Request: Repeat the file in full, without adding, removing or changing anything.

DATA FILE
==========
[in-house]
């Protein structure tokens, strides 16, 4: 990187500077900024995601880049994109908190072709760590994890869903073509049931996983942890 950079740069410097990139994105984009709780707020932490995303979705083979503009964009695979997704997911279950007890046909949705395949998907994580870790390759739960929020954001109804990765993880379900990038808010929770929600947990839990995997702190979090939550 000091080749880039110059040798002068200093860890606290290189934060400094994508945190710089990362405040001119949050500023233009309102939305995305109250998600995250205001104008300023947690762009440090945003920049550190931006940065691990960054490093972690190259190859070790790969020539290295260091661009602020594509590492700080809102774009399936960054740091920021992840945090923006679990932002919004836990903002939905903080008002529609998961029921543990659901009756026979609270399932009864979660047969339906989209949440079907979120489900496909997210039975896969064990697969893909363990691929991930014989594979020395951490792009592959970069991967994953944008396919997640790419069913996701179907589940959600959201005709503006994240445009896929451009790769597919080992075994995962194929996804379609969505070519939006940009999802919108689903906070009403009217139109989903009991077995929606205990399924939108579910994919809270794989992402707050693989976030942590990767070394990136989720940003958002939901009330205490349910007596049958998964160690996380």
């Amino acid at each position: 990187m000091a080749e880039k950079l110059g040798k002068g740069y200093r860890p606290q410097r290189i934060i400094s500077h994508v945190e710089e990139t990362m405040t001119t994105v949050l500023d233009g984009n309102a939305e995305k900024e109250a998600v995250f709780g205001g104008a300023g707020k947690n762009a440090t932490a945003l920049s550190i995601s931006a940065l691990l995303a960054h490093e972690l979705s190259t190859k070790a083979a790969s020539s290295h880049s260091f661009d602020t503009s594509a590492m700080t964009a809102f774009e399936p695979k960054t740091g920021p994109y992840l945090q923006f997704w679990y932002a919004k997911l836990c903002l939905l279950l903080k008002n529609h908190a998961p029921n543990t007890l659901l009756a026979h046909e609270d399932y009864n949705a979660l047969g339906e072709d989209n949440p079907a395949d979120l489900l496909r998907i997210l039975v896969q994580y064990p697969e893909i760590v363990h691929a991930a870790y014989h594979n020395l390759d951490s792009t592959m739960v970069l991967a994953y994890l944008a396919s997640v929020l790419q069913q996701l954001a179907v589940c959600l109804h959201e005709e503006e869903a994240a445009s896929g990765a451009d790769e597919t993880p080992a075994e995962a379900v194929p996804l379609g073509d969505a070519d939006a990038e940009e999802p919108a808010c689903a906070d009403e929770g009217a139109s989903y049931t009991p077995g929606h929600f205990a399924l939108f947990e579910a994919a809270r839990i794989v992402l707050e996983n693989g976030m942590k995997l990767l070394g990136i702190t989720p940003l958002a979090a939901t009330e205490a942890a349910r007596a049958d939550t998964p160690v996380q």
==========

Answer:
[in-house]
């Protein structure tokens, strides 16, 4: 990187500077900024995601880049994109908190072709760590994890869903073509049931996983942890 950079740069410097990139994105984009709780707020932490995303979705083979503009964009695979997704997911279950007890046909949705395949998907994580870790390759739960929020954001109804990765993880379900990038808010929770929600947990839990995997702190979090939550 000091080749880039110059040798002068200093860890606290290189934060400094994508945190710089990362405040001119949050500023233009309102939305995305109250998600995250205001104008300023947690762009440090945003920049550190931006940065691990960054490093972690190259190859070790790969020539290295260091661009602020594509590492700080809102774009399936960054740091920021992840945090923006679990932002919004836990903002939905903080008002529609998961029921543990659901009756026979609270399932009864979660047969339906989209949440079907979120489900496909997210039975896969064990697969893909363990691929991930014989594979020395951490792009592959970069991967994953944008396919997640790419069913996701179907589940959600959201005709503006994240445009896929451009790769597919080992075994995962194929996804379609969505070519939006940009999802919108689903906070009403009217139109989903009991077995929606205990399924939108579910994919809270794989992402707050693989976030942590990767070394990136989720940003958002939901009330205490349910007596049958998964160690996380």
């Amino acid at each position: 990187m000091a080749e880039k950079l110059g040798k002068g740069y200093r860890p606290q410097r290189i934060i400094s500077h994508v945190e710089e990139t990362m405040t001119t994105v949050l500023d233009g984009n309102a939305e995305k900024e109250a998600v995250f709780g205001g104008a300023g707020k947690n762009a440090t932490a945003l920049s550190i995601s931006a940065l691990l995303a960054h490093e972690l979705s190259t190859k070790a083979a790969s020539s290295h880049s260091f661009d602020t503009s594509a590492m700080t964009a809102f774009e399936p695979k960054t740091g920021p994109y992840l945090q923006f997704w679990y932002a919004k997911l836990c903002l939905l279950l903080k008002n529609h908190a998961p029921n543990t007890l659901l009756a026979h046909e609270d399932y009864n949705a979660l047969g339906e072709d989209n949440p079907a395949d979120l489900l496909r998907i997210l039975v896969q994580y064990p697969e893909i760590v363990h691929a991930a870790y014989h594979n020395l390759d951490s792009t592959m739960v970069l991967a994953y994890l944008a396919s997640v929020l790419q069913q996701l954001a179907v589940c959600l109804h959201e005709e503006e869903a994240a445009s896929g990765a451009d790769e597919t993880p080992a075994e995962a379900v194929p996804l379609g073509d969505a070519d939006a990038e940009e999802p919108a808010c689903a906070d009403e929770g009217a139109s989903y049931t009991p077995g929606h929600f205990a399924l939108f947990e579910a994919a809270r839990i794989v992402l707050e996983n693989g976030m942590k995997l990767l070394g990136i702190t989720p940003l958002a979090a939901t009330e205490a942890a349910r007596a049958d939550t998964p160690v996380q």